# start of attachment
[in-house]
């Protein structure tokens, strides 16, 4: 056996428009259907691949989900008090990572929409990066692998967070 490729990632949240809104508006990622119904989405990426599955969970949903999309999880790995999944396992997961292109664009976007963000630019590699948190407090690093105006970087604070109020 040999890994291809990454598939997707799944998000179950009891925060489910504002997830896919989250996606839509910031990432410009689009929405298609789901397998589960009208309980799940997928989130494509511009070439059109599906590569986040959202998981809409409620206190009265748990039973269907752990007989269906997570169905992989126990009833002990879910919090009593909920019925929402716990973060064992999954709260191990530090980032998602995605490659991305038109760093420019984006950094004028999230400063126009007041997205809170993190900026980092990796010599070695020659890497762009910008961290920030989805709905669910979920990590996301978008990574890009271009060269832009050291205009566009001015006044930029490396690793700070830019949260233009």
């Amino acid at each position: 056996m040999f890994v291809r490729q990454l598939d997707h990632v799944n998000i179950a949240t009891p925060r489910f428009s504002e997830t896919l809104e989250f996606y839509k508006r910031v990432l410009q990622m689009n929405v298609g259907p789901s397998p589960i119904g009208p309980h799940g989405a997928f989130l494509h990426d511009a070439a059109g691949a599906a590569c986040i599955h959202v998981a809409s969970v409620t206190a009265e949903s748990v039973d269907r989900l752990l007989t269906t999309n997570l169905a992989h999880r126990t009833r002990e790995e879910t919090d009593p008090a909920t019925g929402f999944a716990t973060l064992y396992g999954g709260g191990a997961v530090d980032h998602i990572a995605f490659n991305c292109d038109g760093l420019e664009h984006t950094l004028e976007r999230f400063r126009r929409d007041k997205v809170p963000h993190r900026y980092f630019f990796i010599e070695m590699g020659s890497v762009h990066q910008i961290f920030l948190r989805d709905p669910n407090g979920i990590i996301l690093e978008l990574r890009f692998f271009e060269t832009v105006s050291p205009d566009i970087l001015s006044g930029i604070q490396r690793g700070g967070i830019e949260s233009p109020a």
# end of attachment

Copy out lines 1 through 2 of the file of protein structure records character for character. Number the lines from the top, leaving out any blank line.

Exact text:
[in-house]
């Protein structure tokens, strides 16, 4: 056996428009259907691949989900008090990572929409990066692998967070 490729990632949240809104508006990622119904989405990426599955969970949903999309999880790995999944396992997961292109664009976007963000630019590699948190407090690093105006970087604070109020 040999890994291809990454598939997707799944998000179950009891925060489910504002997830896919989250996606839509910031990432410009689009929405298609789901397998589960009208309980799940997928989130494509511009070439059109599906590569986040959202998981809409409620206190009265748990039973269907752990007989269906997570169905992989126990009833002990879910919090009593909920019925929402716990973060064992999954709260191990530090980032998602995605490659991305038109760093420019984006950094004028999230400063126009007041997205809170993190900026980092990796010599070695020659890497762009910008961290920030989805709905669910979920990590996301978008990574890009271009060269832009050291205009566009001015006044930029490396690793700070830019949260233009």